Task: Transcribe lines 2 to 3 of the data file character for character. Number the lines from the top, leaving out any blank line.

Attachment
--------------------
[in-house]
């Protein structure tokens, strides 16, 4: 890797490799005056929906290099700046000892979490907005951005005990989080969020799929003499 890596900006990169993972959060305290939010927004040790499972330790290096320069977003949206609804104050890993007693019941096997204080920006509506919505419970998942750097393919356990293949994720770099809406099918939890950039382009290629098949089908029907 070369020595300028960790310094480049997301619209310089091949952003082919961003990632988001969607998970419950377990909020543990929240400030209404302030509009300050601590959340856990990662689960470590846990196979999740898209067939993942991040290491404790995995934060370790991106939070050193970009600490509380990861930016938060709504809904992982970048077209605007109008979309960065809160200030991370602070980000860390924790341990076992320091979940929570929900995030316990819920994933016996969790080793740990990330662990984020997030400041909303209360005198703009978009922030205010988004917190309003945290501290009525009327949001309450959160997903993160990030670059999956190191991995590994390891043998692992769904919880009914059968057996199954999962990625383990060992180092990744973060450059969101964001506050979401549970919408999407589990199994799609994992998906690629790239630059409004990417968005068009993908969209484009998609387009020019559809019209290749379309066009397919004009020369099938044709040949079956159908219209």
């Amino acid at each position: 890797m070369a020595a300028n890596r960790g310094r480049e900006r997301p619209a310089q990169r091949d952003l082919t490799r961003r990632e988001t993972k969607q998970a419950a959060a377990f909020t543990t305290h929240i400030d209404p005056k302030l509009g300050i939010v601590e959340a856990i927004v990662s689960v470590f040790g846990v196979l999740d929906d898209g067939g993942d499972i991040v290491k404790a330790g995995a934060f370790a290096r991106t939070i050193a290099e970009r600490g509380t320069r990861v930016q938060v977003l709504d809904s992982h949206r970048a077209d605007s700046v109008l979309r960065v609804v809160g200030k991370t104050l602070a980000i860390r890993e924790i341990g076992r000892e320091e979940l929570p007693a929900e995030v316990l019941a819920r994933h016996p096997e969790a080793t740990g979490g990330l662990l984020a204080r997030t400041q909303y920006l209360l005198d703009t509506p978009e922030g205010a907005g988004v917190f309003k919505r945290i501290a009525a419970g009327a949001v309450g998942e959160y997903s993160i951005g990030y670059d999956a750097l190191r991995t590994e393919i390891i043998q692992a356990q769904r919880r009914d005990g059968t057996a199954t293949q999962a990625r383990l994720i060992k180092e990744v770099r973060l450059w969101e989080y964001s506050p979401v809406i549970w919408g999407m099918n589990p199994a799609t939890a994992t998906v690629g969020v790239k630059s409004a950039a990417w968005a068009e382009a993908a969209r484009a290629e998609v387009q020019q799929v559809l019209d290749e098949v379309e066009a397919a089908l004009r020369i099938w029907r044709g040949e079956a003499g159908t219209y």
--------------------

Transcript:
């Protein structure tokens, strides 16, 4: 890797490799005056929906290099700046000892979490907005951005005990989080969020799929003499 890596900006990169993972959060305290939010927004040790499972330790290096320069977003949206609804104050890993007693019941096997204080920006509506919505419970998942750097393919356990293949994720770099809406099918939890950039382009290629098949089908029907 070369020595300028960790310094480049997301619209310089091949952003082919961003990632988001969607998970419950377990909020543990929240400030209404302030509009300050601590959340856990990662689960470590846990196979999740898209067939993942991040290491404790995995934060370790991106939070050193970009600490509380990861930016938060709504809904992982970048077209605007109008979309960065809160200030991370602070980000860390924790341990076992320091979940929570929900995030316990819920994933016996969790080793740990990330662990984020997030400041909303209360005198703009978009922030205010988004917190309003945290501290009525009327949001309450959160997903993160990030670059999956190191991995590994390891043998692992769904919880009914059968057996199954999962990625383990060992180092990744973060450059969101964001506050979401549970919408999407589990199994799609994992998906690629790239630059409004990417968005068009993908969209484009998609387009020019559809019209290749379309066009397919004009020369099938044709040949079956159908219209």
């Amino acid at each position: 890797m070369a020595a300028n890596r960790g310094r480049e900006r997301p619209a310089q990169r091949d952003l082919t490799r961003r990632e988001t993972k969607q998970a419950a959060a377990f909020t543990t305290h929240i400030d209404p005056k302030l509009g300050i939010v601590e959340a856990i927004v990662s689960v470590f040790g846990v196979l999740d929906d898209g067939g993942d499972i991040v290491k404790a330790g995995a934060f370790a290096r991106t939070i050193a290099e970009r600490g509380t320069r990861v930016q938060v977003l709504d809904s992982h949206r970048a077209d605007s700046v109008l979309r960065v609804v809160g200030k991370t104050l602070a980000i860390r890993e924790i341990g076992r000892e320091e979940l929570p007693a929900e995030v316990l019941a819920r994933h016996p096997e969790a080793t740990g979490g990330l662990l984020a204080r997030t400041q909303y920006l209360l005198d703009t509506p978009e922030g205010a907005g988004v917190f309003k919505r945290i501290a009525a419970g009327a949001v309450g998942e959160y997903s993160i951005g990030y670059d999956a750097l190191r991995t590994e393919i390891i043998q692992a356990q769904r919880r009914d005990g059968t057996a199954t293949q999962a990625r383990l994720i060992k180092e990744v770099r973060l450059w969101e989080y964001s506050p979401v809406i549970w919408g999407m099918n589990p199994a799609t939890a994992t998906v690629g969020v790239k630059s409004a950039a990417w968005a068009e382009a993908a969209r484009a290629e998609v387009q020019q799929v559809l019209d290749e098949v379309e066009a397919a089908l004009r020369i099938w029907r044709g040949e079956a003499g159908t219209y």